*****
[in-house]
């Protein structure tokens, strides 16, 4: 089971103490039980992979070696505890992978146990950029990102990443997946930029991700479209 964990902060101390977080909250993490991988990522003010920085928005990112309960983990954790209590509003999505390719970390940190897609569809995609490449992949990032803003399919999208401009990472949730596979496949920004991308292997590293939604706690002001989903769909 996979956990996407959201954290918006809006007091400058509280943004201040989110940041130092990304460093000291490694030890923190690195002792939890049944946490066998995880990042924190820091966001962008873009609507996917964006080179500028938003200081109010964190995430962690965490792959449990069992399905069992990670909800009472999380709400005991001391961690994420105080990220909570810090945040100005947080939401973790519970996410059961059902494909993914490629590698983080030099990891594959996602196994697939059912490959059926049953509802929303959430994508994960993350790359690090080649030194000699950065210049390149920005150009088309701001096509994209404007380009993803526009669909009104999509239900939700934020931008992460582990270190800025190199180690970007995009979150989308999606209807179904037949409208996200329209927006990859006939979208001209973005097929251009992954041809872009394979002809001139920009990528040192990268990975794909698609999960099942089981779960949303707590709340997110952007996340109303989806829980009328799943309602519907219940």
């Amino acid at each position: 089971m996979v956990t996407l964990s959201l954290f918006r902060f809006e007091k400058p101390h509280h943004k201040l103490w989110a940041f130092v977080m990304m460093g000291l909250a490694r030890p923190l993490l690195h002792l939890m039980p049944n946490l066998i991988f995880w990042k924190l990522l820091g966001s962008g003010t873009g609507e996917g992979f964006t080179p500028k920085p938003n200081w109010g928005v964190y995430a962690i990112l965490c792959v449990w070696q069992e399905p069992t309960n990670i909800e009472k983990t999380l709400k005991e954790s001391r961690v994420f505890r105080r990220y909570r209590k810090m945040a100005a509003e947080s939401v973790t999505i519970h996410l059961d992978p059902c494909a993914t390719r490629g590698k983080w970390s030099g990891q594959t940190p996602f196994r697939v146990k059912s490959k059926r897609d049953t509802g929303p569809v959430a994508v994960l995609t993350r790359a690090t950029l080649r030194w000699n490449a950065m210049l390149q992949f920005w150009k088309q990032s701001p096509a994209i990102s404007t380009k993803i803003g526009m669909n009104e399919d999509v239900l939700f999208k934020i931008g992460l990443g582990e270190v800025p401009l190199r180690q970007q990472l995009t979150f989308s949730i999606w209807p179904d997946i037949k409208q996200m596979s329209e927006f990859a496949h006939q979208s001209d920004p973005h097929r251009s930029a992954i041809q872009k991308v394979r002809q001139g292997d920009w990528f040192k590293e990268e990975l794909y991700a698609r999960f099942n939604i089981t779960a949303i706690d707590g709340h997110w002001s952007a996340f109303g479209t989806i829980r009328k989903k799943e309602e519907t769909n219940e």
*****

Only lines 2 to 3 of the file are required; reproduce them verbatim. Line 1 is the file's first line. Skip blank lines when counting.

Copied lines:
């Protein structure tokens, strides 16, 4: 089971103490039980992979070696505890992978146990950029990102990443997946930029991700479209 964990902060101390977080909250993490991988990522003010920085928005990112309960983990954790209590509003999505390719970390940190897609569809995609490449992949990032803003399919999208401009990472949730596979496949920004991308292997590293939604706690002001989903769909 996979956990996407959201954290918006809006007091400058509280943004201040989110940041130092990304460093000291490694030890923190690195002792939890049944946490066998995880990042924190820091966001962008873009609507996917964006080179500028938003200081109010964190995430962690965490792959449990069992399905069992990670909800009472999380709400005991001391961690994420105080990220909570810090945040100005947080939401973790519970996410059961059902494909993914490629590698983080030099990891594959996602196994697939059912490959059926049953509802929303959430994508994960993350790359690090080649030194000699950065210049390149920005150009088309701001096509994209404007380009993803526009669909009104999509239900939700934020931008992460582990270190800025190199180690970007995009979150989308999606209807179904037949409208996200329209927006990859006939979208001209973005097929251009992954041809872009394979002809001139920009990528040192990268990975794909698609999960099942089981779960949303707590709340997110952007996340109303989806829980009328799943309602519907219940």
């Amino acid at each position: 089971m996979v956990t996407l964990s959201l954290f918006r902060f809006e007091k400058p101390h509280h943004k201040l103490w989110a940041f130092v977080m990304m460093g000291l909250a490694r030890p923190l993490l690195h002792l939890m039980p049944n946490l066998i991988f995880w990042k924190l990522l820091g966001s962008g003010t873009g609507e996917g992979f964006t080179p500028k920085p938003n200081w109010g928005v964190y995430a962690i990112l965490c792959v449990w070696q069992e399905p069992t309960n990670i909800e009472k983990t999380l709400k005991e954790s001391r961690v994420f505890r105080r990220y909570r209590k810090m945040a100005a509003e947080s939401v973790t999505i519970h996410l059961d992978p059902c494909a993914t390719r490629g590698k983080w970390s030099g990891q594959t940190p996602f196994r697939v146990k059912s490959k059926r897609d049953t509802g929303p569809v959430a994508v994960l995609t993350r790359a690090t950029l080649r030194w000699n490449a950065m210049l390149q992949f920005w150009k088309q990032s701001p096509a994209i990102s404007t380009k993803i803003g526009m669909n009104e399919d999509v239900l939700f999208k934020i931008g992460l990443g582990e270190v800025p401009l190199r180690q970007q990472l995009t979150f989308s949730i999606w209807p179904d997946i037949k409208q996200m596979s329209e927006f990859a496949h006939q979208s001209d920004p973005h097929r251009s930029a992954i041809q872009k991308v394979r002809q001139g292997d920009w990528f040192k590293e990268e990975l794909y991700a698609r999960f099942n939604i089981t779960a949303i706690d707590g709340h997110w002001s952007a996340f109303g479209t989806i829980r009328k989903k799943e309602e519907t769909n219940e």